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View Diary: Bill Halter comes out swinging - SLAMS (!!) Lincoln for bailout vote (193 comments)

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  •  bingo - that captures my perspective (1+ / 0-)
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    quite well.

    You wrote:

    the financial meltdown of 08-09

    Independent commentators were warning about serious problems by the middle of the 2000s. The Fed began employing 'emergency' actions in 2007. By 2008, they were bailing out Bear Stearns while Congress - and Bush - were so concerned about the state of the economy that by spring 2008, we were doing hokey things like that $600 tax rebate which was just enough to do nothing.

    That's the heart of the anger. It's an emergency when the wealthy need money. The economy will [insert Armageddon scenario here] if we don't give money to rich people by [insert vague urgent timeline here]. That didn't start with TARP. The economy didn't suddenly and unexpectedly freeze up in September 2008. Policy makers had a whole freakin' year of 'emergency' actions to address the 'urgent' fire - and they let it burn and burn and burn and burn and, well, you get the idea...

    It's of course legitimate to have other perspectives. But I think it's important to be able to see why some Americans are so pissed off. The 'emergencies' conveniently happen in ways that mean rich people get more money, all the while conveniently not including anything that fixes the underlying problems to prevent the next emergency. There's been very little 'bailout' for average Americans; we are dependent upon trillions of dollars 'trickling down' to the rest of us. This puts Democrats in a very vulnerable political position because, nevermind the details, in short framing we're basically on the side of the banks. We've cast our lot with Wall Street.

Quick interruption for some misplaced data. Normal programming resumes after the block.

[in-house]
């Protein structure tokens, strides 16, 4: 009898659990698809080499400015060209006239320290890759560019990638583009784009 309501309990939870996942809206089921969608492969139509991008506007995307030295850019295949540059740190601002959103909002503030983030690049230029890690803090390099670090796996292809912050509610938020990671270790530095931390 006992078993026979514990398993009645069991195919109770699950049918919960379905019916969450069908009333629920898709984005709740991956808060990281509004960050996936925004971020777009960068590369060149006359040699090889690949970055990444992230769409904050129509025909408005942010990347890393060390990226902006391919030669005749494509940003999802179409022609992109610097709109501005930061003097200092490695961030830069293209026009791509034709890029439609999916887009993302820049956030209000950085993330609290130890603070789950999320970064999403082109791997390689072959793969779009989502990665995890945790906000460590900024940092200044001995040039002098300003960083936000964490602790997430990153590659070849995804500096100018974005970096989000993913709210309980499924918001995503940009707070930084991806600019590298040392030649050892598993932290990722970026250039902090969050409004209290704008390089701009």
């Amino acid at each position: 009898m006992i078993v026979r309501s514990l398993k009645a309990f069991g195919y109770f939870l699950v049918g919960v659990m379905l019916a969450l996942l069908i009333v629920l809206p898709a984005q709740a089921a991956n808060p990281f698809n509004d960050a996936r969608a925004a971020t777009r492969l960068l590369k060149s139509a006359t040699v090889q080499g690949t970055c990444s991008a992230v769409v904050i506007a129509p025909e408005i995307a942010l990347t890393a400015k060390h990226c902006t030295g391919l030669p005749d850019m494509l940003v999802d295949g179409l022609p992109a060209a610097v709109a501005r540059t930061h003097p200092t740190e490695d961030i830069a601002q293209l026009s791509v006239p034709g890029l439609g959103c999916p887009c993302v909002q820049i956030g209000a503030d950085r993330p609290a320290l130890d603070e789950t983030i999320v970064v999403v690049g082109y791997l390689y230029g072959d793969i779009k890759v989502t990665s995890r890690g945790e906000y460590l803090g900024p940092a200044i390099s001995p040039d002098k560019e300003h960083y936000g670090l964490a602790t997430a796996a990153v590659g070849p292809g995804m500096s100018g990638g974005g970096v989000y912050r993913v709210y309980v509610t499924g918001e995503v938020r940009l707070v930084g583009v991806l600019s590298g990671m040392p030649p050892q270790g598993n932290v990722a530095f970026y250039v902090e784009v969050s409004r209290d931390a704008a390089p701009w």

I think that's a bad political move, and we should do everything possible to change course.

    •  Well I think that's the wrong framing here (1+ / 0-)
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      No doubt, that IS the way TARP has been framed... "it's an emergency when the wealthy need money."  But TARP wasn't an emergency simply because "the wealthy needed money."  Had the banks been allowed to collapse, trillions and trillions in investment and retirement savings of average Americans would have gone out the window, and the $700 billion move, in retrospect, would have looked like a genius move.

      I understand why Americans are angry.  We have every right to be angry, at the right people.  Be mad at the banks for screwing everything up.  Be mad at the government for allowing this stuff to go on for so long.  Be mad at Congress for not having passed comprehensive financial reform yet.  But don't blame TARP as being part of the problem - it isn't.  This diary, and the video in the diary, focuses specifically on a loan program that, objectively speaking, is NOT part of the problem.  That our politicians and media are throwing TARP in with all the problems that lead to this disaster is what I'm objecting to.

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